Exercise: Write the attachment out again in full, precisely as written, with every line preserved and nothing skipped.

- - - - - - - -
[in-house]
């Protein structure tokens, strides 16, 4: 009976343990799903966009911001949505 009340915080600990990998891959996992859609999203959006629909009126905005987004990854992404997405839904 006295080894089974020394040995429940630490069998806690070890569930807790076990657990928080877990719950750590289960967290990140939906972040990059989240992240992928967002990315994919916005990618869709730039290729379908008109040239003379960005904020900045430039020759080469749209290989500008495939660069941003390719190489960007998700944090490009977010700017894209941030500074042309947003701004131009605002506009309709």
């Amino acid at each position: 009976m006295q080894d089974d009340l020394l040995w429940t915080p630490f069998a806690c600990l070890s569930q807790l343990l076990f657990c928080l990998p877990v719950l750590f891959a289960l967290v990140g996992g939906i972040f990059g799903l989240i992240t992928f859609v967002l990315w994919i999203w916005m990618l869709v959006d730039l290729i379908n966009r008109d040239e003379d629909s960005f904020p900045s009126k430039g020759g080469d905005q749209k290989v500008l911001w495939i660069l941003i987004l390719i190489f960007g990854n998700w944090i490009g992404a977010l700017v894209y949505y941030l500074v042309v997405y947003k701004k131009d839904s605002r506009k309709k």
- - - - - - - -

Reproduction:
[in-house]
């Protein structure tokens, strides 16, 4: 009976343990799903966009911001949505 009340915080600990990998891959996992859609999203959006629909009126905005987004990854992404997405839904 006295080894089974020394040995429940630490069998806690070890569930807790076990657990928080877990719950750590289960967290990140939906972040990059989240992240992928967002990315994919916005990618869709730039290729379908008109040239003379960005904020900045430039020759080469749209290989500008495939660069941003390719190489960007998700944090490009977010700017894209941030500074042309947003701004131009605002506009309709």
């Amino acid at each position: 009976m006295q080894d089974d009340l020394l040995w429940t915080p630490f069998a806690c600990l070890s569930q807790l343990l076990f657990c928080l990998p877990v719950l750590f891959a289960l967290v990140g996992g939906i972040f990059g799903l989240i992240t992928f859609v967002l990315w994919i999203w916005m990618l869709v959006d730039l290729i379908n966009r008109d040239e003379d629909s960005f904020p900045s009126k430039g020759g080469d905005q749209k290989v500008l911001w495939i660069l941003i987004l390719i190489f960007g990854n998700w944090i490009g992404a977010l700017v894209y949505y941030l500074v042309v997405y947003k701004k131009d839904s605002r506009k309709k």